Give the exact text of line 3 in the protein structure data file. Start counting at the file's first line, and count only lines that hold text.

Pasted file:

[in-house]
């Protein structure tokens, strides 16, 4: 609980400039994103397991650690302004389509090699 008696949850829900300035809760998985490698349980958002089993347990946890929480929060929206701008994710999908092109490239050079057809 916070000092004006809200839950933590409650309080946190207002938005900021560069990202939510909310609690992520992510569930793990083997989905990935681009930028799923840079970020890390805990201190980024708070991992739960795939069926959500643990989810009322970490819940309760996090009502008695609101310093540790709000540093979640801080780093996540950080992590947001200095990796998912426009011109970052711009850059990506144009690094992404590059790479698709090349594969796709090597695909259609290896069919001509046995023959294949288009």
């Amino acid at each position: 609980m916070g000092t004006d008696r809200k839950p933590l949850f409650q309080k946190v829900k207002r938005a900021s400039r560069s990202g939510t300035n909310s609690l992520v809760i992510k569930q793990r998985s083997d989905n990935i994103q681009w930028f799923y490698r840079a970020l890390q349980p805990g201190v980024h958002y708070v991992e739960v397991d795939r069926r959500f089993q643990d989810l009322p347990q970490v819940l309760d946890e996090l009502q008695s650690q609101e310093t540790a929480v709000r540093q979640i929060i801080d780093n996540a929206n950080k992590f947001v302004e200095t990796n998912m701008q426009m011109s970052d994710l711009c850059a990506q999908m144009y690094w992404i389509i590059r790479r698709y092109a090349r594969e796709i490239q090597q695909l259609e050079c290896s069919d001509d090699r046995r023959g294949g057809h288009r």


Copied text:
């Amino acid at each position: 609980m916070g000092t004006d008696r809200k839950p933590l949850f409650q309080k946190v829900k207002r938005a900021s400039r560069s990202g939510t300035n909310s609690l992520v809760i992510k569930q793990r998985s083997d989905n990935i994103q681009w930028f799923y490698r840079a970020l890390q349980p805990g201190v980024h958002y708070v991992e739960v397991d795939r069926r959500f089993q643990d989810l009322p347990q970490v819940l309760d946890e996090l009502q008695s650690q609101e310093t540790a929480v709000r540093q979640i929060i801080d780093n996540a929206n950080k992590f947001v302004e200095t990796n998912m701008q426009m011109s970052d994710l711009c850059a990506q999908m144009y690094w992404i389509i590059r790479r698709y092109a090349r594969e796709i490239q090597q695909l259609e050079c290896s069919d001509d090699r046995r023959g294949g057809h288009r």